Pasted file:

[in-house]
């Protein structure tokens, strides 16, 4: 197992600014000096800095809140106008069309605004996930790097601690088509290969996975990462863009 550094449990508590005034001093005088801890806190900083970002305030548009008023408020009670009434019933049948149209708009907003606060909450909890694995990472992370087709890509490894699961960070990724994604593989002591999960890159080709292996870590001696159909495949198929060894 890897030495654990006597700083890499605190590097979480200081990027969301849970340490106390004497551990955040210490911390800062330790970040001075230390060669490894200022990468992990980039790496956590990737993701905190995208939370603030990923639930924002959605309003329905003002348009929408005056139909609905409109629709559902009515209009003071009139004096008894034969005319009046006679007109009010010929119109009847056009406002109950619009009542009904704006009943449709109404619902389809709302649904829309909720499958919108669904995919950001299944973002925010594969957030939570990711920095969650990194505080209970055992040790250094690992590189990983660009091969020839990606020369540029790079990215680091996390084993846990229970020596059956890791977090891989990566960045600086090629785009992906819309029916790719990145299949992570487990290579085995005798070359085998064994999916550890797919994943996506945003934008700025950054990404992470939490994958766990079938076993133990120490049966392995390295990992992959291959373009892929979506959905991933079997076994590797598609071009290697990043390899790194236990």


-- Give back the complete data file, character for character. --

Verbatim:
[in-house]
């Protein structure tokens, strides 16, 4: 197992600014000096800095809140106008069309605004996930790097601690088509290969996975990462863009 550094449990508590005034001093005088801890806190900083970002305030548009008023408020009670009434019933049948149209708009907003606060909450909890694995990472992370087709890509490894699961960070990724994604593989002591999960890159080709292996870590001696159909495949198929060894 890897030495654990006597700083890499605190590097979480200081990027969301849970340490106390004497551990955040210490911390800062330790970040001075230390060669490894200022990468992990980039790496956590990737993701905190995208939370603030990923639930924002959605309003329905003002348009929408005056139909609905409109629709559902009515209009003071009139004096008894034969005319009046006679007109009010010929119109009847056009406002109950619009009542009904704006009943449709109404619902389809709302649904829309909720499958919108669904995919950001299944973002925010594969957030939570990711920095969650990194505080209970055992040790250094690992590189990983660009091969020839990606020369540029790079990215680091996390084993846990229970020596059956890791977090891989990566960045600086090629785009992906819309029916790719990145299949992570487990290579085995005798070359085998064994999916550890797919994943996506945003934008700025950054990404992470939490994958766990079938076993133990120490049966392995390295990992992959291959373009892929979506959905991933079997076994590797598609071009290697990043390899790194236990």